Without doubt, there are aspects of the yoga selfie that I find horribly depressing and alienating, as well. The problems I see, such as objectifying the body and promoting overly narrow ideas of beauty, however, already exist in spades elsewhere. Selfies didn’t create them; they’re simply manifesting them in a new form.

And, on balance, my best guess is that they’re probably doing more to counter those issues than reinforce them. Of course, it’s impossible to say. But there’s good reason, I think, not to simply dismiss the whole yoga selfie craze as shallow, retrograde, egotistical, and so on. To some readers, this may seem obvious. To others, it may sound Pollyanna-ish and shallow. Either way, I hope the following thoughts on why the yoga selfie fad may amount to more than simply showing off sleek bodies in gymnastic-like poses prove interesting, and even useful.


Democratizing yoga imagery

Extremely few yoga practitioners are ever going to have their photos featured in Yoga Journal or anything remotely equivalent. To score such publicity, you’d have to have not only a marketable body (thin, pretty, bendy, etc.), but some level of fame to boot. That leaves the vast majority of us out. On Instagram, in contrast, we’re pretty much all in, if we want to be. True, there are some economic barriers: you need access to the internet, and it certainly helps to have a smart phone. But, at least in North America, these block relatively few people in comparison.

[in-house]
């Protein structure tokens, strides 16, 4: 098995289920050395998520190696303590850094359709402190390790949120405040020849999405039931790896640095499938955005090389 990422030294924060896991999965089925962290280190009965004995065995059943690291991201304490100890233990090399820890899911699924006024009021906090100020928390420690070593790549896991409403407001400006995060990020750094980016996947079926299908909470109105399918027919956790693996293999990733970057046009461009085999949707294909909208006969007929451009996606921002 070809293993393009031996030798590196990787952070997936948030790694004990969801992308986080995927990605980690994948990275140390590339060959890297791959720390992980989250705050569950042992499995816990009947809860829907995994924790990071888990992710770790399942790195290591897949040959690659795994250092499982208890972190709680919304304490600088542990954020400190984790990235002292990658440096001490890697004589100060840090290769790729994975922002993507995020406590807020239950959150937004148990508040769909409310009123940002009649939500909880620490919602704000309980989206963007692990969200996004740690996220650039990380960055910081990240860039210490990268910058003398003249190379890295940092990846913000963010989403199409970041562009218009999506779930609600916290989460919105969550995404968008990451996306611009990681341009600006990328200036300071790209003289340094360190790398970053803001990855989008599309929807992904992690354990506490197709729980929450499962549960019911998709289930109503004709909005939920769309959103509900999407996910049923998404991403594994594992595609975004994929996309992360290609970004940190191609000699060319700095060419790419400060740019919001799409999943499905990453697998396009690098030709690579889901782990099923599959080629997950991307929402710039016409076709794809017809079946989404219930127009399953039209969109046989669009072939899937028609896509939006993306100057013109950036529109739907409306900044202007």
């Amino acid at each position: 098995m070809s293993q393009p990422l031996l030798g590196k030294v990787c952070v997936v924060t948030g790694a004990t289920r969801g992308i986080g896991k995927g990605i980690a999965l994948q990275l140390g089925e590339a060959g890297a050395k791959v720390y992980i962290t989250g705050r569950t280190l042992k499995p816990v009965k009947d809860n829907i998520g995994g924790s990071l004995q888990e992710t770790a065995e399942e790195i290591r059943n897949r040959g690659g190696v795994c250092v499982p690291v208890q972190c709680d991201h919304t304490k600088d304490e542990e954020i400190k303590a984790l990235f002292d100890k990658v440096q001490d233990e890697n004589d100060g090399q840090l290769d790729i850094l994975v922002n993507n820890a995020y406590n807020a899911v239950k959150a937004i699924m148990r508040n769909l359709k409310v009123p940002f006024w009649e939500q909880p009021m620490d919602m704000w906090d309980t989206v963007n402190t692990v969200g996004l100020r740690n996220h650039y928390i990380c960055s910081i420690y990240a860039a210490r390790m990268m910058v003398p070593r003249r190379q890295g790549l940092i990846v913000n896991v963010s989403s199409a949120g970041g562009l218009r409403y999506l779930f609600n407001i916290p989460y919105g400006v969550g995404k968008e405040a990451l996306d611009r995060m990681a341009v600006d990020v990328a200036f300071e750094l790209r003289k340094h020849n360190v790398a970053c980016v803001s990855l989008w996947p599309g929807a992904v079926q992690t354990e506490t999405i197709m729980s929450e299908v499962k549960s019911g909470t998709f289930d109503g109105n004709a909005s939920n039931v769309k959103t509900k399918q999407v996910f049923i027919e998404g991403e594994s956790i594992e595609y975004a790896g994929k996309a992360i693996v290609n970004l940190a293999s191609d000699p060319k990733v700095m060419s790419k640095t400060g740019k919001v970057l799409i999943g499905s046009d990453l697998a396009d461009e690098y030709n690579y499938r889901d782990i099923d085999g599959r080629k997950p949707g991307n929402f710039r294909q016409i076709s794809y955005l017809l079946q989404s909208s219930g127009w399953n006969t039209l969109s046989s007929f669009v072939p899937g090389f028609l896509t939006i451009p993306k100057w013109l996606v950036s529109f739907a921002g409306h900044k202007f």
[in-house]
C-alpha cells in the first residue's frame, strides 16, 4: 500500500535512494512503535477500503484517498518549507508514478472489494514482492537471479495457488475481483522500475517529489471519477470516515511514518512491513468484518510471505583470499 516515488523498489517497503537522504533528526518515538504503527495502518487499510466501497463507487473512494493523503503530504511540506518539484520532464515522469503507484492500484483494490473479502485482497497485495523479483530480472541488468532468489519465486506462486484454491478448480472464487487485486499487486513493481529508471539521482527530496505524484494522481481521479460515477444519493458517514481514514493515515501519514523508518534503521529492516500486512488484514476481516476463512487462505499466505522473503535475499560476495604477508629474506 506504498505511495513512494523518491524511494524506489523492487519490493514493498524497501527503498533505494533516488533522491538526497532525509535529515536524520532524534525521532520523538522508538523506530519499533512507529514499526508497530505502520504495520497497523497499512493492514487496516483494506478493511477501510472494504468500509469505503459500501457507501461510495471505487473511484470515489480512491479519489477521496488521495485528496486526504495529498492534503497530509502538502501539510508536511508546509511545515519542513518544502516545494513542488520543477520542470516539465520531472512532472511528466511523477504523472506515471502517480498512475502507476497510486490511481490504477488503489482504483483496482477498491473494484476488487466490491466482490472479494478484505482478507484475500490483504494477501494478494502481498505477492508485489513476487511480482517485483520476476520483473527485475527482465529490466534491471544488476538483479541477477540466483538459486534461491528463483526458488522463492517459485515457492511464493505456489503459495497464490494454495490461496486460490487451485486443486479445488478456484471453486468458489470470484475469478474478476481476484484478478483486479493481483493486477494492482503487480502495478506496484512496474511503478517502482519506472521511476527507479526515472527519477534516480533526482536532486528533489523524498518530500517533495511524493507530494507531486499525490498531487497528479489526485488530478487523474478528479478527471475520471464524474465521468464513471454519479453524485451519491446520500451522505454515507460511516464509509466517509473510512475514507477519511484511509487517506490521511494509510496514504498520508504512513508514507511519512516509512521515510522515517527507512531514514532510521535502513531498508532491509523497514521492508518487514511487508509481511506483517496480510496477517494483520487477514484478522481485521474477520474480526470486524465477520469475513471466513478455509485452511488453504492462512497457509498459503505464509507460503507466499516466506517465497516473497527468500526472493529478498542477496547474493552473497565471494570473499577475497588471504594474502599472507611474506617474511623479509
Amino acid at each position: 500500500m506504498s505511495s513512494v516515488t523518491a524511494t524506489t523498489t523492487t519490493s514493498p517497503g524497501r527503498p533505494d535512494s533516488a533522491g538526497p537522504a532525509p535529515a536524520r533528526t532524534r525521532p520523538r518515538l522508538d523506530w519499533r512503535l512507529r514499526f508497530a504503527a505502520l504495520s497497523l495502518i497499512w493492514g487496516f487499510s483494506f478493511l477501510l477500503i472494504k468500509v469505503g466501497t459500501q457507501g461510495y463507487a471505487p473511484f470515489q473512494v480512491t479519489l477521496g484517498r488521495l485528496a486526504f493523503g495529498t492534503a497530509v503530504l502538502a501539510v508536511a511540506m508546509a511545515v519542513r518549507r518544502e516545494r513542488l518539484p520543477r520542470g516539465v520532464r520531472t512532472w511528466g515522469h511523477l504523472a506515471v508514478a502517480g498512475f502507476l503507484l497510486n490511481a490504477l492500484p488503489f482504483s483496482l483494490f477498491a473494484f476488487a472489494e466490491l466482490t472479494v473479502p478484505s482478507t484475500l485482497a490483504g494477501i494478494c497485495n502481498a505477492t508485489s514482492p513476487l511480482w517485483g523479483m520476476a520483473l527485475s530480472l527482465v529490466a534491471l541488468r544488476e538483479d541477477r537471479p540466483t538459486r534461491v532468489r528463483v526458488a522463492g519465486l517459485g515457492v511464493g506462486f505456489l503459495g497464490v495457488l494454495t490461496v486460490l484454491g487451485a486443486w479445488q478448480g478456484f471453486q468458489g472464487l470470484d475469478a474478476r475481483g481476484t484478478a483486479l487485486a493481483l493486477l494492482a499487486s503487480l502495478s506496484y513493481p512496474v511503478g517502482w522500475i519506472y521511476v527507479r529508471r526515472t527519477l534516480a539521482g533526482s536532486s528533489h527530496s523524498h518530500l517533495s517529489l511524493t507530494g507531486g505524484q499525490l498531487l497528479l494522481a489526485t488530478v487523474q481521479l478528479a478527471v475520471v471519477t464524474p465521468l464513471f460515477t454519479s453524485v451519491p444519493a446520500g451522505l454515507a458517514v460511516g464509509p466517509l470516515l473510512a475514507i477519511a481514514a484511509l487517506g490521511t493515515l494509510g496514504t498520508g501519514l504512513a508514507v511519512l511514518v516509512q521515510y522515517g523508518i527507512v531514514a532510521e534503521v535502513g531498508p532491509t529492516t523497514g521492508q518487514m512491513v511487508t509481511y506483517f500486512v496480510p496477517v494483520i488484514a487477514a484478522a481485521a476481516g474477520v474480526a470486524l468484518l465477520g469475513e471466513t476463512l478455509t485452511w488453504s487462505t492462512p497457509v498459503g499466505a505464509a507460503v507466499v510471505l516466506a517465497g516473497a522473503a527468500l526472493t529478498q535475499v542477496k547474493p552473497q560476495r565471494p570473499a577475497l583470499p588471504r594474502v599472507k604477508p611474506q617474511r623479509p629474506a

Why does this matter? The seemingly high-minded response might be that it doesn’t, that true yogis could care less about public photos of themselves doing asana – or images of anyone else, for that matter. But such a perspective is, I think, unrealistic.

The fact is that most people do care about whose images are represented publicly – a lot. By and large, we can’t help it. As humans who have not yet attained enlightenment and are highly unlikely to do so in this lifetime, we are necessarily social beings. And, we happen to live in a very image conscious, visually driven society. So, as yoga practitioners, we are naturally highly attuned to the symbolic messages that yoga photos transmit. If we see nothing but air-brushed pictures of young, thin, pretty white women doing hyper-athletic poses, it has an impact on most of us, like it or not.